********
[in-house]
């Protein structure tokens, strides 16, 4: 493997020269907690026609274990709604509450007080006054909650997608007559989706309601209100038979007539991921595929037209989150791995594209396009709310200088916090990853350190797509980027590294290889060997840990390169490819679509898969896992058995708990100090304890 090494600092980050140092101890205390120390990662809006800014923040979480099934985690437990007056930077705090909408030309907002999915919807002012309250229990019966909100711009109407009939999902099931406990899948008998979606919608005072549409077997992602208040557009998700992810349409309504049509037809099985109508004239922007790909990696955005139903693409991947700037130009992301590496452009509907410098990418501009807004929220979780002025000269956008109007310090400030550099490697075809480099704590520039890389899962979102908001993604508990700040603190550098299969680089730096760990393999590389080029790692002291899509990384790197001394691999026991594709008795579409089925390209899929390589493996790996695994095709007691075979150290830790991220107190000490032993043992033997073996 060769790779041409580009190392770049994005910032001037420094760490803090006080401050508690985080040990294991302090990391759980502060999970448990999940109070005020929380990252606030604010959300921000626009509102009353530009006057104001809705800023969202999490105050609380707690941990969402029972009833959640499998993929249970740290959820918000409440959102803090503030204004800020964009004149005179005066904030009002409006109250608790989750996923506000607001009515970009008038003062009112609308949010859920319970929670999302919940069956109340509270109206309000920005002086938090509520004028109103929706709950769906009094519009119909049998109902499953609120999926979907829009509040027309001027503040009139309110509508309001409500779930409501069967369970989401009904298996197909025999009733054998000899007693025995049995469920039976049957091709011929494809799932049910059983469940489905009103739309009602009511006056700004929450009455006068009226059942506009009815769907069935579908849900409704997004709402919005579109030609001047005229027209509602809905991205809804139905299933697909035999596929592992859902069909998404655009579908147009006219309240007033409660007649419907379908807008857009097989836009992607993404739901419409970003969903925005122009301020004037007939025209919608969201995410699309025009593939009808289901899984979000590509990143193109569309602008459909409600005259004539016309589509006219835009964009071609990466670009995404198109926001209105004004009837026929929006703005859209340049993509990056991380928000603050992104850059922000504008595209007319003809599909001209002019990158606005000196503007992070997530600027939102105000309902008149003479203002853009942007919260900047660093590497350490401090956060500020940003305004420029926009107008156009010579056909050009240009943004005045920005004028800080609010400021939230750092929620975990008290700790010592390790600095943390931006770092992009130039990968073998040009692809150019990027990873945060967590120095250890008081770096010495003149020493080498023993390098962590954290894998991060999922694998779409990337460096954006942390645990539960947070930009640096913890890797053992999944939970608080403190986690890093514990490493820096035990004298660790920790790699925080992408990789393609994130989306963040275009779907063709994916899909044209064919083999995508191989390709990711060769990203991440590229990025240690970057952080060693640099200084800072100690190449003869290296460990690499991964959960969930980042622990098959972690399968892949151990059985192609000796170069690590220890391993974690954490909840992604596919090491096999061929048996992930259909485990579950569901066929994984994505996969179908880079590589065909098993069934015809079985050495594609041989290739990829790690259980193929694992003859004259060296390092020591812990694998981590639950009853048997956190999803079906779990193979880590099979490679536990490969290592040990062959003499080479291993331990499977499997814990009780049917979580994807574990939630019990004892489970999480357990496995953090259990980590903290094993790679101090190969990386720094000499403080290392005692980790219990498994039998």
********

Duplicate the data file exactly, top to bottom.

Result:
[in-house]
């Protein structure tokens, strides 16, 4: 493997020269907690026609274990709604509450007080006054909650997608007559989706309601209100038979007539991921595929037209989150791995594209396009709310200088916090990853350190797509980027590294290889060997840990390169490819679509898969896992058995708990100090304890 090494600092980050140092101890205390120390990662809006800014923040979480099934985690437990007056930077705090909408030309907002999915919807002012309250229990019966909100711009109407009939999902099931406990899948008998979606919608005072549409077997992602208040557009998700992810349409309504049509037809099985109508004239922007790909990696955005139903693409991947700037130009992301590496452009509907410098990418501009807004929220979780002025000269956008109007310090400030550099490697075809480099704590520039890389899962979102908001993604508990700040603190550098299969680089730096760990393999590389080029790692002291899509990384790197001394691999026991594709008795579409089925390209899929390589493996790996695994095709007691075979150290830790991220107190000490032993043992033997073996 060769790779041409580009190392770049994005910032001037420094760490803090006080401050508690985080040990294991302090990391759980502060999970448990999940109070005020929380990252606030604010959300921000626009509102009353530009006057104001809705800023969202999490105050609380707690941990969402029972009833959640499998993929249970740290959820918000409440959102803090503030204004800020964009004149005179005066904030009002409006109250608790989750996923506000607001009515970009008038003062009112609308949010859920319970929670999302919940069956109340509270109206309000920005002086938090509520004028109103929706709950769906009094519009119909049998109902499953609120999926979907829009509040027309001027503040009139309110509508309001409500779930409501069967369970989401009904298996197909025999009733054998000899007693025995049995469920039976049957091709011929494809799932049910059983469940489905009103739309009602009511006056700004929450009455006068009226059942506009009815769907069935579908849900409704997004709402919005579109030609001047005229027209509602809905991205809804139905299933697909035999596929592992859902069909998404655009579908147009006219309240007033409660007649419907379908807008857009097989836009992607993404739901419409970003969903925005122009301020004037007939025209919608969201995410699309025009593939009808289901899984979000590509990143193109569309602008459909409600005259004539016309589509006219835009964009071609990466670009995404198109926001209105004004009837026929929006703005859209340049993509990056991380928000603050992104850059922000504008595209007319003809599909001209002019990158606005000196503007992070997530600027939102105000309902008149003479203002853009942007919260900047660093590497350490401090956060500020940003305004420029926009107008156009010579056909050009240009943004005045920005004028800080609010400021939230750092929620975990008290700790010592390790600095943390931006770092992009130039990968073998040009692809150019990027990873945060967590120095250890008081770096010495003149020493080498023993390098962590954290894998991060999922694998779409990337460096954006942390645990539960947070930009640096913890890797053992999944939970608080403190986690890093514990490493820096035990004298660790920790790699925080992408990789393609994130989306963040275009779907063709994916899909044209064919083999995508191989390709990711060769990203991440590229990025240690970057952080060693640099200084800072100690190449003869290296460990690499991964959960969930980042622990098959972690399968892949151990059985192609000796170069690590220890391993974690954490909840992604596919090491096999061929048996992930259909485990579950569901066929994984994505996969179908880079590589065909098993069934015809079985050495594609041989290739990829790690259980193929694992003859004259060296390092020591812990694998981590639950009853048997956190999803079906779990193979880590099979490679536990490969290592040990062959003499080479291993331990499977499997814990009780049917979580994807574990939630019990004892489970999480357990496995953090259990980590903290094993790679101090190969990386720094000499403080290392005692980790219990498994039998």